Your litigation support software platform should be the one to get you there. Collection from the web and webmail as well as review and analysis of what you find there is possible with today’s tools. Take our AD eDiscovery 4.0 product, for example. One of the (many) amazing things this product allows you to do is collect data directly from a website, suck the data in and then put it into a format you can review as if the website was a collection of electronic documents. For example, say you have a copyright case that hinges on an infringement made several layers deep on a competitor’s website. Or perhaps you are looking on a public forum for prior art or previous publication in defending a client against a patent infringement suit. You can use AD eDiscovery to essentially collect the target website as a snapshot in time or even an iterative set of snapshots. You point the program to the URL and it will collect html files along with associated images including gifs, png files and jpeg/jpgs. It will also collect PDFs, ISOs, ZIP and even css files. You can configure how many files you collect based on maximum file size or how many layers deep you want the program to ‘crawl’. For example, that prior art evidence may be well hidden and viewable only after clicking six different links starting from the home page, so you can make sure you collect those files buried six layers deep. Then, once the data is collected, you can process it and view it in a linear document type format (see Fig. 1 below). This allows you to integrate a website into a case’s evidence corpus just like any other piece of more traditional data. You can search and annotate the website files and even append them to motions or declarations. AD eDiscovery also collects directly from webmail platforms including Gmail. The web email goes directly into a PST file for easy review and analysis. Google docs (tomorrow’s rich treasure trove of smoking gun evidence) are also collectible and viewable in a comprehensive litigation review solution (aka Summation) as a fully integrated part of the AD eDiscovery platform.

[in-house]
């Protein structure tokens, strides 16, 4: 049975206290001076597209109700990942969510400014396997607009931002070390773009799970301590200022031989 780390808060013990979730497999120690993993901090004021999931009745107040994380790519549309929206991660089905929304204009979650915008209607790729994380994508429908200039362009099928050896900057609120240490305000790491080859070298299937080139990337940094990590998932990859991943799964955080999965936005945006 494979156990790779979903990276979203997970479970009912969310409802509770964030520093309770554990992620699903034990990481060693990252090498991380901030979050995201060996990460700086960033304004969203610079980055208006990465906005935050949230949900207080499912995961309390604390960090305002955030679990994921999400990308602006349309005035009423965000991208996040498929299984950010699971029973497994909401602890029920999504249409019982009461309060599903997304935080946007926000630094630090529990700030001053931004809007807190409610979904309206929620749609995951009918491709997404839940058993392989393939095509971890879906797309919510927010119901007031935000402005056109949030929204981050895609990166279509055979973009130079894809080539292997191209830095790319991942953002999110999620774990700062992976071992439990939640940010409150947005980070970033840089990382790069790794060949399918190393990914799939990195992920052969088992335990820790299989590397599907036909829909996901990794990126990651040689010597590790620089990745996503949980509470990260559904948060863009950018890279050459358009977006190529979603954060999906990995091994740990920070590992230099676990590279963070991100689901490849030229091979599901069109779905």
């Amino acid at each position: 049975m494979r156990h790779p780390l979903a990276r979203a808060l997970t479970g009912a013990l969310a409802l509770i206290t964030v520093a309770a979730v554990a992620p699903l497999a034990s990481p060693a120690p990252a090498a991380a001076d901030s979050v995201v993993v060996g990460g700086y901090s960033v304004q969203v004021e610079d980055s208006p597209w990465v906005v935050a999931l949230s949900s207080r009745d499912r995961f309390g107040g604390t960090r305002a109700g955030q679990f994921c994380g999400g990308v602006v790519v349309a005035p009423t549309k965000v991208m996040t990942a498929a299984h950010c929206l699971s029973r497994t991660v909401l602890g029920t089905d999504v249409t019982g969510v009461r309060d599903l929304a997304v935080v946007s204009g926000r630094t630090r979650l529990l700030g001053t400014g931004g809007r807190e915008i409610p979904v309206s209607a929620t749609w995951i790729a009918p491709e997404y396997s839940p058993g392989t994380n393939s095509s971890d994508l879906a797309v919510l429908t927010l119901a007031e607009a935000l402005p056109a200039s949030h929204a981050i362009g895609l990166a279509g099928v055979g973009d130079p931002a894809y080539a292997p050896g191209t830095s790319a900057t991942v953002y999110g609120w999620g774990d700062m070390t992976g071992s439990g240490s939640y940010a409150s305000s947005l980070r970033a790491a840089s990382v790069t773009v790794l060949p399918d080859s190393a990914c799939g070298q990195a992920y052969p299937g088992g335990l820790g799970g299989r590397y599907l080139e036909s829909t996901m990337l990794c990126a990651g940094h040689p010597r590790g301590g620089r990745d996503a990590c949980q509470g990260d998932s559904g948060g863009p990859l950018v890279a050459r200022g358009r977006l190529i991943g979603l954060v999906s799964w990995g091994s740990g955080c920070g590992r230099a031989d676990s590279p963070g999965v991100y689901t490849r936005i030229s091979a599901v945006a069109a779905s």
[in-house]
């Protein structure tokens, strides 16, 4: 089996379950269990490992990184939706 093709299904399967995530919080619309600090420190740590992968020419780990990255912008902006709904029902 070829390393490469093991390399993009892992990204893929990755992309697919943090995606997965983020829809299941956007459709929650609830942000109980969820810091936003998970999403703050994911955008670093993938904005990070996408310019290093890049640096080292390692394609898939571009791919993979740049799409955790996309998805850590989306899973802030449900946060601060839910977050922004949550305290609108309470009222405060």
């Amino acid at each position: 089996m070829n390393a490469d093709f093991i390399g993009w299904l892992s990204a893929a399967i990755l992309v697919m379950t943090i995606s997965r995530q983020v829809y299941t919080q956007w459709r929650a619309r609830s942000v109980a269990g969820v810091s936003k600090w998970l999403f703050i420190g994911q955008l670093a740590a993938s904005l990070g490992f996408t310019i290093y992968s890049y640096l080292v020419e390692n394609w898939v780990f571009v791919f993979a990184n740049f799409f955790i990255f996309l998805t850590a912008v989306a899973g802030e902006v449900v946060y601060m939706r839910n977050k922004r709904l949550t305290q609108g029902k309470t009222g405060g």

So even if the idea of collecting from the web seems daunting or unintuitive, it certainly doesn’t have to be. We’ve already made the leap from paper to electronic files – it’s just another small step up to become familiar with, and master, online evidence. With the right tools you are already ahead of the next plot on the legal evidence review timeline…

Figure 1: AccessData’s corporate website events page being viewed in  AD eDiscovery

Caitlin Murphy

Caitlin Murphy is Director of Marketing for the Access Data Group, where she manages all aspects of legal marketing and consults on product design for the AD Summation line. She is a product and industry expert as well as an attorney and member of the California State Bar. Before joining AccessData, Caitlin spent five years working for CT Summation as a product evangelist in both San Francisco and London. Caitlin raised Summation’s brand profile by making numerous presentations to all levels of American and European legal professionals and by conducting over 50 thought leadership seminars in 30 states. Prior to entering the e-Discovery field, Caitlin practiced civil litigation with the San Francisco bay area law firms Kazan, McClain, Lyons, Greenwood & Harley and Lieff, Cabraser, Heimann & Bernstein. She received her J.D. from the University of California Hastings College of the Law and holds a B.A. in United States History from the University of California at Davis.